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Complications of the U.S. Public Domain

Here is a useful and informative article about copyright by Peter Hirtle, Senior Policy Advisor at Cornell University Library. It includes a section on “The confusing case of government works.”

Think 1923 is the magic year? Think again! “Probably the oldest work still protected by copyright in the U.S. is a letter from John Adams to Nathan Webb written on Sept. 1, 1755.”

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2 Comments

  1. Bonnie Klein says:

    Life is never as simple as we would like it to be. Peter Hirtle is absolutely correct that printing, publication and distribution of information by the Federal Government is no guarantee that the information is free of copyright (or other) restrictions.

    Definitions matter.

    “Work of the U.S. Government.” The Copyright Law of the United States (17 USC §105) excludes works of the U.S. Government from domestic copyright protection. The definition of a work of the U.S. Government is found in 17 USC §101 which narrows the scope to “a work prepared by an officer or employee of the United States Government as part of that person’s official duties.” Note that contractors, grantees, and other Government information suppliers are not included. This definition is easily overlooked because it is not stated in or directly linked to 17 USC §105. However, the two must be considered together for a correct interpretation of the law.

    “Public Domain.” While Government itself frequently characterizes and labels U.S. Government Works as “public domain,” it is a misnomer to equate the two. In comparing their attributes, the aspect they share in common is that they are free of copyright restrictions in the United States (defined in Title 17 USC §101 as the “States, the District of Columbia and the Commonwealth of Puerto Rico, and the organized territories under the jurisdiction of the United States Government”).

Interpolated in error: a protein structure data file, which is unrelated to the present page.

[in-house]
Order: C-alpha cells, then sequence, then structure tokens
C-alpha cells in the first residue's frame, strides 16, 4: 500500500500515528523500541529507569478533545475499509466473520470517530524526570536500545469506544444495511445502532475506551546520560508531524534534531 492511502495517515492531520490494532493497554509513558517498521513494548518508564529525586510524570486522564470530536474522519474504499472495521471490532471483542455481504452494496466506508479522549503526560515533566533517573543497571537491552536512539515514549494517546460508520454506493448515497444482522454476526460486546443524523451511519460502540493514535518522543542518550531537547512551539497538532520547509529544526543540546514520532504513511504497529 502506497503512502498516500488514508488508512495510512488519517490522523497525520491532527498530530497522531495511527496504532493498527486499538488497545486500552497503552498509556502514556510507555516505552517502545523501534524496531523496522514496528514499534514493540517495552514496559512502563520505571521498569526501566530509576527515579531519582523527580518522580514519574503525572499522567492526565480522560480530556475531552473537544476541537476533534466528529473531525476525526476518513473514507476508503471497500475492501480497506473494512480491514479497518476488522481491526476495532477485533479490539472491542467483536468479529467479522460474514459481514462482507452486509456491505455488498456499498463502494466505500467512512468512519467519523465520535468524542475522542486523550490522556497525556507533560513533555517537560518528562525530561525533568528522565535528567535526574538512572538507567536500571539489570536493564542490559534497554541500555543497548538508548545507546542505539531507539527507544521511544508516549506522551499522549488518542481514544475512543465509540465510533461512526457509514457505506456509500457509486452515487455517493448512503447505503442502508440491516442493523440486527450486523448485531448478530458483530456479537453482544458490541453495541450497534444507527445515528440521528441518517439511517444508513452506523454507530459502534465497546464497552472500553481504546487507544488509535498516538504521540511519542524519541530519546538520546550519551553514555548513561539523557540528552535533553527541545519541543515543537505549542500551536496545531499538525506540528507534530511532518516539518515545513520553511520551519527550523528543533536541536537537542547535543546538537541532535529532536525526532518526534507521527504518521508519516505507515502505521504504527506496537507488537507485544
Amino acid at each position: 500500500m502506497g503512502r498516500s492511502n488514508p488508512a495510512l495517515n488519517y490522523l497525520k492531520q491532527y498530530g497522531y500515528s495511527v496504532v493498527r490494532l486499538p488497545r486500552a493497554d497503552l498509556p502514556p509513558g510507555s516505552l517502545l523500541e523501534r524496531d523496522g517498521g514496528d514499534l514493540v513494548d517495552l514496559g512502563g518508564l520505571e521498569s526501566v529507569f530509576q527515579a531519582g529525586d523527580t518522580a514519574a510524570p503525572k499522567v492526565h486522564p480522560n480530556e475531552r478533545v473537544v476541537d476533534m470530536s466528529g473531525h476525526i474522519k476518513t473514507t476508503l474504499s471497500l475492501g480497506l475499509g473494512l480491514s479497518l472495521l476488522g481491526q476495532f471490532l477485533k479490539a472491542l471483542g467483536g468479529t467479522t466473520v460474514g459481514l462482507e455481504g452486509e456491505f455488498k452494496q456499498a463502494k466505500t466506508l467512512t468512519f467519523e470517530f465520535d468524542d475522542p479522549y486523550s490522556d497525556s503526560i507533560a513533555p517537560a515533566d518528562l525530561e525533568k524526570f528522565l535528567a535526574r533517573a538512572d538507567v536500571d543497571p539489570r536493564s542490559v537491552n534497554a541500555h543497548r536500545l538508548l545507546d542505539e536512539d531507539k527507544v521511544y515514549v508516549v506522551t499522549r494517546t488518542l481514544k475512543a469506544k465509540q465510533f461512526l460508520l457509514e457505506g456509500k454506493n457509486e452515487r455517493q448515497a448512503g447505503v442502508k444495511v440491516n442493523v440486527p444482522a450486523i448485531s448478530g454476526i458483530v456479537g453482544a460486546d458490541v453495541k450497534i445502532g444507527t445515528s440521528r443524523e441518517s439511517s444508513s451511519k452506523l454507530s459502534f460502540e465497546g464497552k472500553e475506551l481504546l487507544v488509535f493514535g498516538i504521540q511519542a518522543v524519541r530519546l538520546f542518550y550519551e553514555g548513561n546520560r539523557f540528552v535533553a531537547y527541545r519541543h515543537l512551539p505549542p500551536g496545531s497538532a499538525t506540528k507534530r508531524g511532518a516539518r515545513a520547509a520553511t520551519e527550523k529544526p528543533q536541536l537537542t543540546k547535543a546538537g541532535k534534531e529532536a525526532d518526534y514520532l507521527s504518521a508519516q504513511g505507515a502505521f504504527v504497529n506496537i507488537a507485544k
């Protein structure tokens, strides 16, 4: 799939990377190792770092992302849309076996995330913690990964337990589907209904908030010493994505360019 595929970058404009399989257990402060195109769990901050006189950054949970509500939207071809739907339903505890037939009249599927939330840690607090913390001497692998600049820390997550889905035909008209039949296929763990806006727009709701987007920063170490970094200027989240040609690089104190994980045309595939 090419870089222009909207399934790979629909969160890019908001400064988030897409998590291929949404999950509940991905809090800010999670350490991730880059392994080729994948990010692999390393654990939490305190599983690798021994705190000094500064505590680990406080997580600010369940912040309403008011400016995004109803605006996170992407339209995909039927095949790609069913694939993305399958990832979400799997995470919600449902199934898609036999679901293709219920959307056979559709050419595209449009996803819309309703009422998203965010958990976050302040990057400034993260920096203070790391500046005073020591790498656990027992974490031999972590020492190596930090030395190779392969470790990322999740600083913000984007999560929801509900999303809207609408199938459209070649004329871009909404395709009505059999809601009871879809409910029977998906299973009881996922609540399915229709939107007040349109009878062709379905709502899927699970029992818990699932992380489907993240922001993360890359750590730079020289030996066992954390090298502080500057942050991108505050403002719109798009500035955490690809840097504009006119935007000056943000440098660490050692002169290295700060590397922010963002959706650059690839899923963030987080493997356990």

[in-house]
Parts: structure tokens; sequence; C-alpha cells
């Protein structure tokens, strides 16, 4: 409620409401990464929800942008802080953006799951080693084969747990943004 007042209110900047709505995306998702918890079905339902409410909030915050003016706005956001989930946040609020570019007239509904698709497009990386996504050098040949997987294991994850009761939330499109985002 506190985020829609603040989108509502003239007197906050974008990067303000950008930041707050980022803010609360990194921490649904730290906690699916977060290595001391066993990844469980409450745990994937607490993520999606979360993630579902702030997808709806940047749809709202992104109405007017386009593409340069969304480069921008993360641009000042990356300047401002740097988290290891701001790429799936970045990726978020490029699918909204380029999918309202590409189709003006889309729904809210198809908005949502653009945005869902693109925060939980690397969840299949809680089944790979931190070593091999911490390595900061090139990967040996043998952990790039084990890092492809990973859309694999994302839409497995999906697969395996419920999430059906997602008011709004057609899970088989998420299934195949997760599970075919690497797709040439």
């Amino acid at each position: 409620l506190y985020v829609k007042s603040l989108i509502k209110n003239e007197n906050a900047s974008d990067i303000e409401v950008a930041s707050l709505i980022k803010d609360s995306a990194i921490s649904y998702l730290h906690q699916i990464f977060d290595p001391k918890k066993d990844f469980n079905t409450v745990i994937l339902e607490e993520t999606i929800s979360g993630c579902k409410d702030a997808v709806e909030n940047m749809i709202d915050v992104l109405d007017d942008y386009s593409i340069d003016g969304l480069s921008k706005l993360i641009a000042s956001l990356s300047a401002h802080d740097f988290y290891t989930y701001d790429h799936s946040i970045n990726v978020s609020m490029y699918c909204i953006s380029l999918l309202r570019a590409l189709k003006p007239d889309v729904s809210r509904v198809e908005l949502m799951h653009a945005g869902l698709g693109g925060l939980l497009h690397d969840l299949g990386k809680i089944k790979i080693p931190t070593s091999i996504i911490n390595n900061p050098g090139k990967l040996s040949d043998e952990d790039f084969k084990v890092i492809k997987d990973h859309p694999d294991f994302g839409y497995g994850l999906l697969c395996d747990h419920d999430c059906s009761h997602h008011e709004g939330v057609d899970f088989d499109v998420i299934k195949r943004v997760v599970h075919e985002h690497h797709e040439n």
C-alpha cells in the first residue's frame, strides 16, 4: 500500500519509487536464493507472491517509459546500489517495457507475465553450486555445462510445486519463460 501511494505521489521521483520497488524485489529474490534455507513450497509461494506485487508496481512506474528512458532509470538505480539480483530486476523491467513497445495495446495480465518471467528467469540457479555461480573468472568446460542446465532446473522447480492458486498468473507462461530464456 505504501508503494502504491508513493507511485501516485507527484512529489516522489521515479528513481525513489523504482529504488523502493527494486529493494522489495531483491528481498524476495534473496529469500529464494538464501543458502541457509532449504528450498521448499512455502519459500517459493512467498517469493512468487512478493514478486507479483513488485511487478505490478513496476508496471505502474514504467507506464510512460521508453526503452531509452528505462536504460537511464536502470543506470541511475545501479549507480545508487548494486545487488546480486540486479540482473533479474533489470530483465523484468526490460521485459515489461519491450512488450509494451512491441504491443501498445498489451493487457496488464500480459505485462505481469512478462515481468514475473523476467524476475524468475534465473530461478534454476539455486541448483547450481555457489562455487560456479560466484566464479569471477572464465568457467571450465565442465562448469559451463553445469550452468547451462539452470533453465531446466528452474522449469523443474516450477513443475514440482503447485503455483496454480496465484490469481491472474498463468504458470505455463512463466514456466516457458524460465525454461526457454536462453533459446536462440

Unlike works in the public domain, U.S. Government works may be subject to other legal restrictions governing their use at home and abroad. For example, privacy and publicity rights protect the interests of the person who may be the subject of the work. Another consideration is 18 USC §709 which prohibits the intentional unauthorized use of US Government emblems, insignia, names and trademarks to create a misleading impression of affiliation or endorsement by the Federal Government.

    There are valid considerations and reasons behind the policies that shape the law. We need to look to the legislative history to understand the issues and to dispell the myths and misconceptions.

  2. jrjacobs says:

    Thanks for the .gov copyright reminder Bonnie. I think we also need to remember that copyright is a social construct out of the 1700s (remember the [w:Statute of Anne] ?). Thus, it can be changed as well.

    Govt information librarians and the govt transparency community are in a good spot to both remind people about the intricacies of copyright and .gov public domain (I’m asked this question all the time by academics at my institution!) AND advocate for more flexibility and change in how the US government deals with its own public domain content to make sure that govt content stays in the public domain where it belongs. So when a .gov site like change.gov has a copyright statement placed on it, we need to be there to remind the Web designers and agency staff about the public domain. And we need to be ready to push the boundaries of 17 USC §101 to fit with the information norms of the 21st century. For example, we should be advocating that copyrighted material submitted for Congressional hearings be officially part of the hearing transcript and therefore in the public domain. In other words, we should be pushing the envelope and advocating for what the public CAN do with .gov information (the vast amount of which IS in the public domain!), not finding ways to dissuade or restrict the public from using .gov information.

    (Personally, I’d be very happy w ALL govt information — state govts too!! — being under a creative commons share alike/attribution/non-commercial license. Grok that :-)).

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